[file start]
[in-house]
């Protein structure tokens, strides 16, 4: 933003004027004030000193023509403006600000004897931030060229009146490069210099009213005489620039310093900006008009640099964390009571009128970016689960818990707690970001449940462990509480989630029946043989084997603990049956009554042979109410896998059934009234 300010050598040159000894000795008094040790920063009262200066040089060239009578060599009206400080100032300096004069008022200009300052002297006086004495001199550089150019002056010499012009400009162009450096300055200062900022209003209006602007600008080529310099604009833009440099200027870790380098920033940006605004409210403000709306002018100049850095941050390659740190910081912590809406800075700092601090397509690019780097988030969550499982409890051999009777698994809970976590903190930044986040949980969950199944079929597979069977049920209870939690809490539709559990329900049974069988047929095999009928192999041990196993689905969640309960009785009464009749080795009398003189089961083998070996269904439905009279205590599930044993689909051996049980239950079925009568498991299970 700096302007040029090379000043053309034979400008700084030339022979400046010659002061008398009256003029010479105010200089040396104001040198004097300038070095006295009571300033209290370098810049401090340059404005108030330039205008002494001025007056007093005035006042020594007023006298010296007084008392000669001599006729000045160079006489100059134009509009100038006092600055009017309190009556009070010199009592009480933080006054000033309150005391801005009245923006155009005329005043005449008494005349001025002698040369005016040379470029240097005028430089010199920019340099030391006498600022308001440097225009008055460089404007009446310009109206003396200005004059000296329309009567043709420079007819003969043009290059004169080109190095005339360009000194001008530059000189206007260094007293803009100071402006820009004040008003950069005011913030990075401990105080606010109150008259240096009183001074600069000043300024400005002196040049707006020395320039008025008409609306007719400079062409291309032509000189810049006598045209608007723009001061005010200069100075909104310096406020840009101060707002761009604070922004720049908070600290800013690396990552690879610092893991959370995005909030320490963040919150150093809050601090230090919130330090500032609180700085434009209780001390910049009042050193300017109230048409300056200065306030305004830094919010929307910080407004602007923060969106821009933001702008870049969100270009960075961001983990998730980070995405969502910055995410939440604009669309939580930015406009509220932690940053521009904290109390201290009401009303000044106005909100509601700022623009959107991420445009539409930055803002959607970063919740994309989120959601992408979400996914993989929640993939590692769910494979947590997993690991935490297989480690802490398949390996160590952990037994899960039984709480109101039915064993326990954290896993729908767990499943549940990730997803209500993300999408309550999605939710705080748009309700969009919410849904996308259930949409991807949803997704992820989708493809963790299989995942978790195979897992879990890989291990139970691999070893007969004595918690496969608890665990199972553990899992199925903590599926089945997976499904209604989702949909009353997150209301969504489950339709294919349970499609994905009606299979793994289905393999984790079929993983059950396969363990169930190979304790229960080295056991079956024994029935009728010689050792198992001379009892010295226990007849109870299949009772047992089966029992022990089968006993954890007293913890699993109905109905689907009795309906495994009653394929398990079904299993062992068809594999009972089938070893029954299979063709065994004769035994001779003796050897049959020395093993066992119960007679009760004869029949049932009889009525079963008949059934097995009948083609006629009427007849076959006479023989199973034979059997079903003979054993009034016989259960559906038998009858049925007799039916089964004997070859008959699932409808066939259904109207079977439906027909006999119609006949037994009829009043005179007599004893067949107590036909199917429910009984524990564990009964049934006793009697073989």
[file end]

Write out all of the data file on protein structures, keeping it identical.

[in-house]
């Protein structure tokens, strides 16, 4: 933003004027004030000193023509403006600000004897931030060229009146490069210099009213005489620039310093900006008009640099964390009571009128970016689960818990707690970001449940462990509480989630029946043989084997603990049956009554042979109410896998059934009234 300010050598040159000894000795008094040790920063009262200066040089060239009578060599009206400080100032300096004069008022200009300052002297006086004495001199550089150019002056010499012009400009162009450096300055200062900022209003209006602007600008080529310099604009833009440099200027870790380098920033940006605004409210403000709306002018100049850095941050390659740190910081912590809406800075700092601090397509690019780097988030969550499982409890051999009777698994809970976590903190930044986040949980969950199944079929597979069977049920209870939690809490539709559990329900049974069988047929095999009928192999041990196993689905969640309960009785009464009749080795009398003189089961083998070996269904439905009279205590599930044993689909051996049980239950079925009568498991299970 700096302007040029090379000043053309034979400008700084030339022979400046010659002061008398009256003029010479105010200089040396104001040198004097300038070095006295009571300033209290370098810049401090340059404005108030330039205008002494001025007056007093005035006042020594007023006298010296007084008392000669001599006729000045160079006489100059134009509009100038006092600055009017309190009556009070010199009592009480933080006054000033309150005391801005009245923006155009005329005043005449008494005349001025002698040369005016040379470029240097005028430089010199920019340099030391006498600022308001440097225009008055460089404007009446310009109206003396200005004059000296329309009567043709420079007819003969043009290059004169080109190095005339360009000194001008530059000189206007260094007293803009100071402006820009004040008003950069005011913030990075401990105080606010109150008259240096009183001074600069000043300024400005002196040049707006020395320039008025008409609306007719400079062409291309032509000189810049006598045209608007723009001061005010200069100075909104310096406020840009101060707002761009604070922004720049908070600290800013690396990552690879610092893991959370995005909030320490963040919150150093809050601090230090919130330090500032609180700085434009209780001390910049009042050193300017109230048409300056200065306030305004830094919010929307910080407004602007923060969106821009933001702008870049969100270009960075961001983990998730980070995405969502910055995410939440604009669309939580930015406009509220932690940053521009904290109390201290009401009303000044106005909100509601700022623009959107991420445009539409930055803002959607970063919740994309989120959601992408979400996914993989929640993939590692769910494979947590997993690991935490297989480690802490398949390996160590952990037994899960039984709480109101039915064993326990954290896993729908767990499943549940990730997803209500993300999408309550999605939710705080748009309700969009919410849904996308259930949409991807949803997704992820989708493809963790299989995942978790195979897992879990890989291990139970691999070893007969004595918690496969608890665990199972553990899992199925903590599926089945997976499904209604989702949909009353997150209301969504489950339709294919349970499609994905009606299979793994289905393999984790079929993983059950396969363990169930190979304790229960080295056991079956024994029935009728010689050792198992001379009892010295226990007849109870299949009772047992089966029992022990089968006993954890007293913890699993109905109905689907009795309906495994009653394929398990079904299993062992068809594999009972089938070893029954299979063709065994004769035994001779003796050897049959020395093993066992119960007679009760004869029949049932009889009525079963008949059934097995009948083609006629009427007849076959006479023989199973034979059997079903003979054993009034016989259960559906038998009858049925007799039916089964004997070859008959699932409808066939259904109207079977439906027909006999119609006949037994009829009043005179007599004893067949107590036909199917429910009984524990564990009964049934006793009697073989």